6. David Shannon-Lier


Willis Wharf, Virginia // April, 2016


David Shannon-Lier is a good friend of mine and – by happy coincidence – absolutely one of my favorite artists. The photographs of his that I find most affecting belong to a series called "Of Heaven and Earth," in which he painstakingly calculates the arcs and angles of different astronomical events, carefully determines how those lines will intersect with a particular landscape, and then uses sticks, stones, chalk, or a little trench to connect the two. The photographs in the series are long exposures that document this complicated interaction, collapsing time and space into a two-dimensional juxtaposition of enormous motion and profound stillness. What I find so moving about these pictures is that they manage to simultaneously consider both a person's place in a landscape and that landscape's place in the cosmos; viewing them can feel like looking straight through the earth.


David and I met on an artist residency in Vermont several years ago; on one of the first nights we were there, he gave a public presentation of some of his photographs and I was so taken with the images he displayed that I immediately and successfully bullied him into letting me follow him around for a few days so that I could write an essay about his work. In the course of that process, we became great friends, and since then we've managed to frequently cross paths all around the country: we’ve intercepted each other in Idaho, North Carolina, Virginia, Massachusetts, Wyoming, Maine, Oregon, Montana, and probably a few more places that I can’t think of at the moment.

One reason this has been possible is that – as we'll discuss below – David’s wife is a physical therapist and for years she worked a traveling job that compelled the family to move to a new state every three months. Since the time of this interview, however, the Shannon-Liers have settled more permanently in Livingston, Montana, where David teaches photography over the pass in Bozeman at Montana State University, his wife practices downtown, and their son can now attend the same school for more than three months at a stretch.


David and I recorded this talk in early 2016, just after they had begun one of these three-month stints in a tiny town on Virginia’s Eastern Shore, a sort of bonus section of the state that hangs down from eastern Maryland and Delaware. It’s directly connected to the rest of Virginia exclusively by way of an enormous chain of bridges and tunnels that moves traffic north and south across the mouth of the Chesapeake Bay. As you'll hear us discuss, the Eastern Shore is broad, flat, lush, and damp, and reminds me more of southern Florida than it does of anywhere else in Virginia.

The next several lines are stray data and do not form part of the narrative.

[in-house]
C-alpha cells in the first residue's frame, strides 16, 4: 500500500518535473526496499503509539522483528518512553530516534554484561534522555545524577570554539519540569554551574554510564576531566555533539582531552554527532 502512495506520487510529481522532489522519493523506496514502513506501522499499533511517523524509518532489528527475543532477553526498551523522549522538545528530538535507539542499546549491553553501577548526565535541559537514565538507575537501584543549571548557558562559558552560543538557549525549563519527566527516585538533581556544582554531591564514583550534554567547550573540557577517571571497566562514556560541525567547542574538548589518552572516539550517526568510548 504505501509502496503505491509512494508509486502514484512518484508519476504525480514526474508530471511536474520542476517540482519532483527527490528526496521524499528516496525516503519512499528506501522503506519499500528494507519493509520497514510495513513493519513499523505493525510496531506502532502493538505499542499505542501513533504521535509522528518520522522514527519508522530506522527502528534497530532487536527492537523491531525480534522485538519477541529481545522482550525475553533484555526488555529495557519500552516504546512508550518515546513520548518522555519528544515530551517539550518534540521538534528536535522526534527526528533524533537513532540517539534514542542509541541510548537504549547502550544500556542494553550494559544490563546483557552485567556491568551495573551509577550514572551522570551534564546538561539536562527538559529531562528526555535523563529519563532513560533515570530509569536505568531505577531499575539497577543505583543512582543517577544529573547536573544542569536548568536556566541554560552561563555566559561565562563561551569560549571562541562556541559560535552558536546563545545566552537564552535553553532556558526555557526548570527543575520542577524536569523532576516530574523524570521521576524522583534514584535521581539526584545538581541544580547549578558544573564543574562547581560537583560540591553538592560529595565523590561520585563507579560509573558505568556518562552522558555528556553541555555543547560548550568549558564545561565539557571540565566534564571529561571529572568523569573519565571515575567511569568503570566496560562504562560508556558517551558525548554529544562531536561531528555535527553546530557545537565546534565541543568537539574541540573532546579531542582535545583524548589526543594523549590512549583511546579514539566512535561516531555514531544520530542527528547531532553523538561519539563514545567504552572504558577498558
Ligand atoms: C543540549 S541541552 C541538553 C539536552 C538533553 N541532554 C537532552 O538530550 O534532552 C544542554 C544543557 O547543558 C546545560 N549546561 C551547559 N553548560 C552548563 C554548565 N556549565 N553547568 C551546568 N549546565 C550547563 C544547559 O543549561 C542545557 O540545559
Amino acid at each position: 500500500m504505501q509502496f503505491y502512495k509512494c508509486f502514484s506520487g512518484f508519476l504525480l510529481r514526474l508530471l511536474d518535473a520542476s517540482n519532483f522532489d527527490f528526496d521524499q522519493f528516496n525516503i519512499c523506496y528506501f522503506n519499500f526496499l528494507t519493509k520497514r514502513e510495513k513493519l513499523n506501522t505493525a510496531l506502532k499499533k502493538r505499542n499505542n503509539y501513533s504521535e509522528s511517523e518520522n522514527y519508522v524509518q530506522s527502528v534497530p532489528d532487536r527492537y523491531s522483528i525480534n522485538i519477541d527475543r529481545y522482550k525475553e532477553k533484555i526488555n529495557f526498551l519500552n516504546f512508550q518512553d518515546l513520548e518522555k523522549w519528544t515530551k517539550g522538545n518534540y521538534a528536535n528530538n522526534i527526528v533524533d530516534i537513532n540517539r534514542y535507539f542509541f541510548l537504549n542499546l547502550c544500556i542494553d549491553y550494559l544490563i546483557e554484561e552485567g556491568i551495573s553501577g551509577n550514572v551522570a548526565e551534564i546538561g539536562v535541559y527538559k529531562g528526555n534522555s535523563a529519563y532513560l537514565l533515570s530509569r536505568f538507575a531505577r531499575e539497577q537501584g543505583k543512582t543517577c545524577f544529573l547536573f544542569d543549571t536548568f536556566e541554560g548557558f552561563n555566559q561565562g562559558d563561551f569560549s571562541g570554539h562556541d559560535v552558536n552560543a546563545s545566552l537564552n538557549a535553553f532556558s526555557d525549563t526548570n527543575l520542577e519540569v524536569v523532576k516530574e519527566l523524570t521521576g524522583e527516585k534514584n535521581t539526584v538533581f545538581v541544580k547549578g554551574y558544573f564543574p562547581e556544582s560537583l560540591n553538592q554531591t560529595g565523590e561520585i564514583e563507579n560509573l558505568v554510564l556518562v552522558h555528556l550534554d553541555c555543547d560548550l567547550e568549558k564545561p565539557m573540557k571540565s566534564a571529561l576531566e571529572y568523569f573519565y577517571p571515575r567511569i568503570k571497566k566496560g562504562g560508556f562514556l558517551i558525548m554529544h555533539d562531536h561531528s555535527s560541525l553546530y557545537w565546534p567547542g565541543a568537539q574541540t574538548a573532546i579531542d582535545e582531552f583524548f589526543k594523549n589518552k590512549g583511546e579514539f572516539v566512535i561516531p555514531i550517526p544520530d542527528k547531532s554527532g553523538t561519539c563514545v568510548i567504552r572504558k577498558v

So here's a rambling conversation that we recorded back then. We talk about David's work, about the places where he and his family have had the opportunity to live over the past several years, about what it was like to be in each one for such a short period of time, and about a few of his more general feelings about how art and experience can most effectively intersect. More about David's photography is at his website, and I encourage you to check it out.

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David Shannon-Lier: [checking microphone] …check, check. Pah. PAH. Sssskuh.

Ben Cosgrove: Yep, it’s all looking good. There are your levels.

DSL: Very nice. Is that a – a metronome?

BC: Yeah, we can probably do without that. [sounds of scuffling/adjustment/clicks] This will be a free-ranging, unmetered interview.

DSL: Some real free jazz. [laughs] So you’re already recording all this?

BC: Yeah, we’ll leave this in. The truth is, as you can see, I don’t know how to use this software at… at all, so I’m always worried that if I try to restart, it won’t work at all.

DSL: [laughs]

BC: But okay. So! Where are we?

DSL: Well! I’m glad you asked. Right now we’re in Maryland–

BC: Nope.

[both laugh]

DSL: Right, we’re on the eastern shore of VIRGINIA, I’m sorry. On the Delmarva Peninsula. I said Maryland because it sort of seems like it should be Maryland. But there’s this little stalactite of Virginia on the bottom of that peninsula, and that’s where we are.

BC: I guess, in your defense, we should point out that you’ve only been living here for literally four days…

DSL: That’s right. And before that we were in downeast Maine, and before that – what was before that? – New Mexico. And Montana, Idaho, and Vermont before that. For the past couple of years, my wife and son and I have been traveling the country: she takes jobs as a traveling physical therapist – they each run for three months, each job – and then my work as an artist and a photographer kind of fits snugly into that.

BC: Right. I think that’s what I find so – well, the photographs you make obviously tend to be a lot about land and place, but in a way that kind of puts those things in a much larger framework. And I wondered about how much of that is influenced by the fact that you’re able to move around so much. I know you started making this particular work when you were relatively stationary, but does moving around so frequently help you to see these landscapes as more emphemeral and impermanent?